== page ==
Over a 43 year span, our student population has grown and their needs have changed. Currently the BCSC provides academic advising and support, leadership development and training for approximately 25 Black Volunteer Student Organizations (BVSOs). The BCSC supports the African American Staff Group (AASG), community service outreach, and various cultural and educational programs.

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Cultural Organizations | Support Organizations | Political Organizations

Cultural Organizations


Black Student Union (BSU)two close friends smiling

Stanford's Black Student Union (BSU) is a social, cultural, and political organization primarily concerned with the continual improvement of life for Black students at Stanford. Originally founded in 1967, the BSU has been instrumental in spurring many imaginative changes in the Black community.

Kaela Farrise , Co-President, kfarrise@stanford.edu
Wade Morgan, Co-President,wgmorgan@stanford.edu

Stanford African Students Association (SASA)

Stanford African Students Association (SASA) was founded in 1979 to foster unity among African students and to create awareness in the Stanford community on issues related to Africa.

Tamer Shabani. President, tshabani@stanford.edu
Ubah Dimbil. Vice President, udimbil@stanford.edu

Caribbean Students Association (CSA)

The Caribbean Students Association (CSA) was revived on Stanford's campus in 1991. CSA has embarked on an educational campaign to foster awareness and involvement in Caribbean affairs.

Erica Grimes, Co-President egrimes@stanford.edu
Gayon Douglas, Co-President gdouglas@stanford.edu

Stanford Ethiopian and Eritrean Student Association (SEESA)

The objective of SEESA is to collect and disseminate information about Ethiopian history, culture, and politics in order to increase awareness about Ethiopia.

Eden Mesfin, President emesfin@stanford.edu
Nardos Girma, Co-President ngirma@stanford.edu

Nigerian Students Association (NAIJA)

NAIJA seeks to educate and celebrate the deep beauty of Nigeria's diverse culture and heritage to fellow Stanford students and neighboring communities.

Aima Ojehomon, President

Akwaaba

The goal of Akwaaba is enlighten the Stanford community about the rich heritage, culture, and current state (e.g. political and social climate) of Ghana.

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Support Organizations


Black Recruitment Orientation Committee (BROC)

Established in 1976 as a committee of the Black Student Union, the Black Recruitment Orientation Committee (BROC) introduces prospective and incoming Black students to faculty, staff and students.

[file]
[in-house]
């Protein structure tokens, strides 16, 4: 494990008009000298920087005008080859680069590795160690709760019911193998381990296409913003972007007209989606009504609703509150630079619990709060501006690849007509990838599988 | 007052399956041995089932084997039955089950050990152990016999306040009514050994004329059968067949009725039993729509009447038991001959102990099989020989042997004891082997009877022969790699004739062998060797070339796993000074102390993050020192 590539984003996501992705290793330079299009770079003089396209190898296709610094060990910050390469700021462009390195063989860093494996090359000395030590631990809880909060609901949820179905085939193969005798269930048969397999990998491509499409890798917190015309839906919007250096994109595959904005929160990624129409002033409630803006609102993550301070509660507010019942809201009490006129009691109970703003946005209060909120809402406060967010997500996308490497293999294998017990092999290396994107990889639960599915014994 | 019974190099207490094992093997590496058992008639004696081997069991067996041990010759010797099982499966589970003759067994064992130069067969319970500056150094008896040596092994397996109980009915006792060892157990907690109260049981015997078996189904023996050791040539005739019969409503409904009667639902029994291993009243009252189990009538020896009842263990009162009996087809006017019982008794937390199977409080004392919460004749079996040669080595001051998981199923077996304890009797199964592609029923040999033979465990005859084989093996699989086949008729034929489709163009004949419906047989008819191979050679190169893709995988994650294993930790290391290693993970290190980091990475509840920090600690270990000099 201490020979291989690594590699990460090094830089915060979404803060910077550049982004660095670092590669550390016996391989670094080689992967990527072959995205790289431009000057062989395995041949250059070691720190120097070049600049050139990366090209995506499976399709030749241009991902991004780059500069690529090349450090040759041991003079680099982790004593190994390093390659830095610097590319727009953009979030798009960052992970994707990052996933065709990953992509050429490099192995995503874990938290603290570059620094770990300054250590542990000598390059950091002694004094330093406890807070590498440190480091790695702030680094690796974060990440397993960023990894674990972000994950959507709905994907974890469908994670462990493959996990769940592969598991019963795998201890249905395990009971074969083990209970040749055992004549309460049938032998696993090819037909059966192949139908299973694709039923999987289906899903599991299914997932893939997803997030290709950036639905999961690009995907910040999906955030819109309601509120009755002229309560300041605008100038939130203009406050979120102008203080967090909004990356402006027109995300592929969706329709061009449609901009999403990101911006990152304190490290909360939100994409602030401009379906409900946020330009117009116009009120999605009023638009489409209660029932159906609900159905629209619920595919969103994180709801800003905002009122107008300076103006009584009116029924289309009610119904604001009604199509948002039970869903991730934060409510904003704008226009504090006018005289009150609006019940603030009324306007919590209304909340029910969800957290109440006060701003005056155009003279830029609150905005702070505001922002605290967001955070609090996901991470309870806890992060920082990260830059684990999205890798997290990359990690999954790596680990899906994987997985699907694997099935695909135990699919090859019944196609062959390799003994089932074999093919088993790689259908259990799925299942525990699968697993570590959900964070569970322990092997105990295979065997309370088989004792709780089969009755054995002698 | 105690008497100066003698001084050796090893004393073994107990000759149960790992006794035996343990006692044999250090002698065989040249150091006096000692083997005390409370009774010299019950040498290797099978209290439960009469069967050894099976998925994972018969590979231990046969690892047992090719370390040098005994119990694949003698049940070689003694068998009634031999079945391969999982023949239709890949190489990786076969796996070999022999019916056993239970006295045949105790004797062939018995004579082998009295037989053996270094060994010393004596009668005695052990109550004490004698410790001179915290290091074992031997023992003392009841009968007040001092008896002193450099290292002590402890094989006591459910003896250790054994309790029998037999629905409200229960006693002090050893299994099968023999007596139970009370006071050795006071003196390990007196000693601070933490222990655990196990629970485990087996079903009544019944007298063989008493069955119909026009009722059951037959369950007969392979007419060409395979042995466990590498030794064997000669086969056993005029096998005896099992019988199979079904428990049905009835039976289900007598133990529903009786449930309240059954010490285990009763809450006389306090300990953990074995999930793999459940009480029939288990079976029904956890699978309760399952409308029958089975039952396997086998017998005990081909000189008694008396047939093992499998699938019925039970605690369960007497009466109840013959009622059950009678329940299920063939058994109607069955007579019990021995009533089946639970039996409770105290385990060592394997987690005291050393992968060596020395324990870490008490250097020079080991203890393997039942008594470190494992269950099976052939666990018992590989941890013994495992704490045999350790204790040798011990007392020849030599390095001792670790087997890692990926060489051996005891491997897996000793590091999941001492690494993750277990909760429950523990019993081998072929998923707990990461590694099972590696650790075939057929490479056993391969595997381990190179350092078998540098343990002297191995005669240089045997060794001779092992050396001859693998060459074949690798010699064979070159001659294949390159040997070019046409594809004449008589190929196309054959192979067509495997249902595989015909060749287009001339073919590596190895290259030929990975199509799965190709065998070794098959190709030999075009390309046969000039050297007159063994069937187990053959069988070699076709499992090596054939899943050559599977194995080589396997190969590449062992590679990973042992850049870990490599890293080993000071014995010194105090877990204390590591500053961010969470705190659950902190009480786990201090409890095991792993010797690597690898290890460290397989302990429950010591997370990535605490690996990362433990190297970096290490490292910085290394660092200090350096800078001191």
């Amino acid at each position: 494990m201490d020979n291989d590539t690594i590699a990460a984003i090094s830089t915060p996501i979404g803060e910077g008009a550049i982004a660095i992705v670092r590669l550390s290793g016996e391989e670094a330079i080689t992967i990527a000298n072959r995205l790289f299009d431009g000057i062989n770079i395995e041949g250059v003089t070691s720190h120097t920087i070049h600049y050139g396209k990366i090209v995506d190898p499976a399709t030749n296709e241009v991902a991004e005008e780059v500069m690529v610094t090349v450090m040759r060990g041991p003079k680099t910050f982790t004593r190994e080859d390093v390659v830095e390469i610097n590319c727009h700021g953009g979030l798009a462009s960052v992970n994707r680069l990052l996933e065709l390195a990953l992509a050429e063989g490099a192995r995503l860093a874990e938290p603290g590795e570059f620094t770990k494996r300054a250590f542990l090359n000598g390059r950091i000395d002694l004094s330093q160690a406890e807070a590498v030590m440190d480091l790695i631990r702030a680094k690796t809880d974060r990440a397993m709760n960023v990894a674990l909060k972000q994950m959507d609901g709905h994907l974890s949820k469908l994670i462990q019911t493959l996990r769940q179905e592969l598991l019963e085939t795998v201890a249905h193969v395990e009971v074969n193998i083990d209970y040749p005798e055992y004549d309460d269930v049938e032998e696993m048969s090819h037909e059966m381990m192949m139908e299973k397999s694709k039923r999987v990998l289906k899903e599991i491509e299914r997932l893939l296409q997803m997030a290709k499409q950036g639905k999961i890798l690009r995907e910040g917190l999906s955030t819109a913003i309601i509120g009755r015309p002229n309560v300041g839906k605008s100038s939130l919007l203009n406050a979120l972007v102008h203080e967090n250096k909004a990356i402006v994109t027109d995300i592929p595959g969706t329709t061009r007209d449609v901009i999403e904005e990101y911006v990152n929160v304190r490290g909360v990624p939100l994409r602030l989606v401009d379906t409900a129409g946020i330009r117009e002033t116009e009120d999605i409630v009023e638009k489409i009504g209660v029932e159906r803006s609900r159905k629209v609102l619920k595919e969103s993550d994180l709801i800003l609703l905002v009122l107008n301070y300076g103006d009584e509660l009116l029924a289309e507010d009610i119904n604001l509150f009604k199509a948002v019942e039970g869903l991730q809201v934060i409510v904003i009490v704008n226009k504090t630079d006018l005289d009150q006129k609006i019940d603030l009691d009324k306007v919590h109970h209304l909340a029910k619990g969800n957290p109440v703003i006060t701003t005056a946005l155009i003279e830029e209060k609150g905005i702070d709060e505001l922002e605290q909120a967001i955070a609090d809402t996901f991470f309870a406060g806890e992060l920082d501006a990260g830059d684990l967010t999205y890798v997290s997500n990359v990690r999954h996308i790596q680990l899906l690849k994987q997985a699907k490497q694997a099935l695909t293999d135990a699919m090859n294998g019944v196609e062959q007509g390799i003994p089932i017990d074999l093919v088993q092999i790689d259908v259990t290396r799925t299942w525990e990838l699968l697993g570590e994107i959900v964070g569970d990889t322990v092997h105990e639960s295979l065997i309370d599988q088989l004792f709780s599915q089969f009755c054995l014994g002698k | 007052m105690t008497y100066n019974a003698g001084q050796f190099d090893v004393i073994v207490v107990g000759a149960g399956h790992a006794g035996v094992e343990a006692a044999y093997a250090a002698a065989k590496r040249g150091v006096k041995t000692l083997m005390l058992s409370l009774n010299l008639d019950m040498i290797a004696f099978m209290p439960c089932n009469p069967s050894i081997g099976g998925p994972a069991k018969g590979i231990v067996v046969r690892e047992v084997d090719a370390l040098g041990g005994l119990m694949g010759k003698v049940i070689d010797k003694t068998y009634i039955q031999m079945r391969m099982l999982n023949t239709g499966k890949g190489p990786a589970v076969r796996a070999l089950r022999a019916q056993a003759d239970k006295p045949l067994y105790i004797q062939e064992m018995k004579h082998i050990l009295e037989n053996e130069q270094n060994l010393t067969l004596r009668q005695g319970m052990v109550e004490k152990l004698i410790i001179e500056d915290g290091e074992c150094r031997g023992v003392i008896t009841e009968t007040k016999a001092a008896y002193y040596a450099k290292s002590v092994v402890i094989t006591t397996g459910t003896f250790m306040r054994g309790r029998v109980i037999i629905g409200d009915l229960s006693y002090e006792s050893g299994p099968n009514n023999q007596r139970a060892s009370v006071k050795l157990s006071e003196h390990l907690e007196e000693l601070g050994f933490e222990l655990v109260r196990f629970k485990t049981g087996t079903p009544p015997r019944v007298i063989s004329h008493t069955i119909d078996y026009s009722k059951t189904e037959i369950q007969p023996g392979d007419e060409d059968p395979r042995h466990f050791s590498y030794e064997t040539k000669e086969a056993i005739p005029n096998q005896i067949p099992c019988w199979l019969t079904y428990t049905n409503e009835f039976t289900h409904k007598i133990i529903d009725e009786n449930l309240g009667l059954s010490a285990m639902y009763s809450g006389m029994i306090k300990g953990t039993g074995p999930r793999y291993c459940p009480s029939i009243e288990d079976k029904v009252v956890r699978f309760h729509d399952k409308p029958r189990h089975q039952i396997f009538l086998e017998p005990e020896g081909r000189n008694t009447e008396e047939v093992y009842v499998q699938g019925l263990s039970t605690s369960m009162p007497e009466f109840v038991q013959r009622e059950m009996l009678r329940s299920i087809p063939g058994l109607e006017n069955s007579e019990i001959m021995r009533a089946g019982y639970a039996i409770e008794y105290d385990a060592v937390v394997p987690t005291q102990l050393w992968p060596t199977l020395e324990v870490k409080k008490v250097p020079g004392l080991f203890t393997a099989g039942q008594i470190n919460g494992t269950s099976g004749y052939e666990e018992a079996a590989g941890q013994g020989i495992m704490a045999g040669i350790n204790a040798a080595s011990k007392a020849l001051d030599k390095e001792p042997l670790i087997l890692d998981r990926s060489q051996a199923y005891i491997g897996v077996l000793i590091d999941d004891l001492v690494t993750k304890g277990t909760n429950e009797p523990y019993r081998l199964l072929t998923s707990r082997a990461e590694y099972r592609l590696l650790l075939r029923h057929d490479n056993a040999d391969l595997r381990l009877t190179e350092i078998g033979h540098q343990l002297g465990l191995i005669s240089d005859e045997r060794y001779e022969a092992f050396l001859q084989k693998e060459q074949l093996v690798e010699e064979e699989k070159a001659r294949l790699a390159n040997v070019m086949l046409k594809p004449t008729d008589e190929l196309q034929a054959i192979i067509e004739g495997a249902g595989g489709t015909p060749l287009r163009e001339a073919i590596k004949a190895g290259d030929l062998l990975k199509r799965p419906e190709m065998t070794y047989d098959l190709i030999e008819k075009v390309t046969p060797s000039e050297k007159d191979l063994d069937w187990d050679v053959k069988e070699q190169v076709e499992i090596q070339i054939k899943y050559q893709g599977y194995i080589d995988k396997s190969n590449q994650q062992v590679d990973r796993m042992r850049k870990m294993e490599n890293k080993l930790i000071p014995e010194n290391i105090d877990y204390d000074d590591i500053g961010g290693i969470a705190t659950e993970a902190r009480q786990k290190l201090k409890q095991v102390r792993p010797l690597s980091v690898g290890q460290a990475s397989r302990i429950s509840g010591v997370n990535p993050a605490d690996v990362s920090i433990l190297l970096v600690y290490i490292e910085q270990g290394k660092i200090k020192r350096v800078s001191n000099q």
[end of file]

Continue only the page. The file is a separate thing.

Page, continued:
Irva Piñeda, Coordinator, igpineda@stanford.edu

Jo Williams, Coordinator, joellew@stanford.edu

Nalani Wakinekona, Coordinator, nalani@stanford.edu

Black and Queer at Stanford (BlaQS)

Black and Queer at Stanford (BlaQS) is a support organization dedicated to the affirmation and advancement of lesbian, gay, bisexual, transgendered, questioning, and queer identified Black students, faculty, and staff at Stanford University.

Kiyan Williams, Co-President  
Kevin Roberts, Co-President

Black Men's Forum (BMF)

The Black Men's Forum is an organization started in recognition of a need for an inclusive, meaningful, and structured network of Black male students on Stanford's campus. The goal is to establish and foster a sense of unity, strength, and love among Black males and to direct it towards uplifting the community at large. It also aims to foster positive relationships for black men with others, to develop and highlight the leadership of black men in their communities, and to engage and affect the lives of others beyond the boundaries of Stanford's campus. Through the implementation of community service efforts, the BMF seeks to insure that the strengths, talents and experiences of Stanford black men are reinvested back into the community. Lastly, it seeks to both provide for the professional, academic and personal success of black men at Stanford and to intellectually engage the broad range of issues facing black men and boys.

Christian Beauvoir, President, beauvoir@stanford.edu

Shawn Dye, Vice President, rashawnd@stanford.edu

First Generation and/or Low Income Partnership

FLIP is an undergraduate student group committed to being a resource and community for students who identify as first-generation and/or low income and our allies. FLIP's mission is to raise awareness about class issues, build a first generation and/or low income community that transcends all barriers, foster an open and respectful campus environment, engage in a cross-class dialogue, advocate on behalf of the community, and empower first generation low income students at Stanford. Throughout the year, we hold events such as open student dialogues, faculty lunches, and community forums to support this mission.

Jennifer Telschow, Co-President, telschow@stanford.edu

Najla Gomez, Co-President, najlag@stanford.edu

Multiracial Identified Community at Stanford (MICS)

Alizabeth McGowan, President, amcgowan@stanford.edu

Krista Fryauff, Vice President, kfryauff@stanford.edu

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Political Organizations


National Association for the Advancement of Colored People (NAACP)

The Stanford NAACP focuses on spreading political and cultural awareness throughout all communities, not just minority communities. This is done through such activities as voter registration and education drives, distributing information about the stances of candidates in impending elections, sponsoring lectures and other campus events.

Melvin Boone, Co-President, mboone7@stanford.edu

Tianay Pulphus, Co-President, tianayp@stanford.edu

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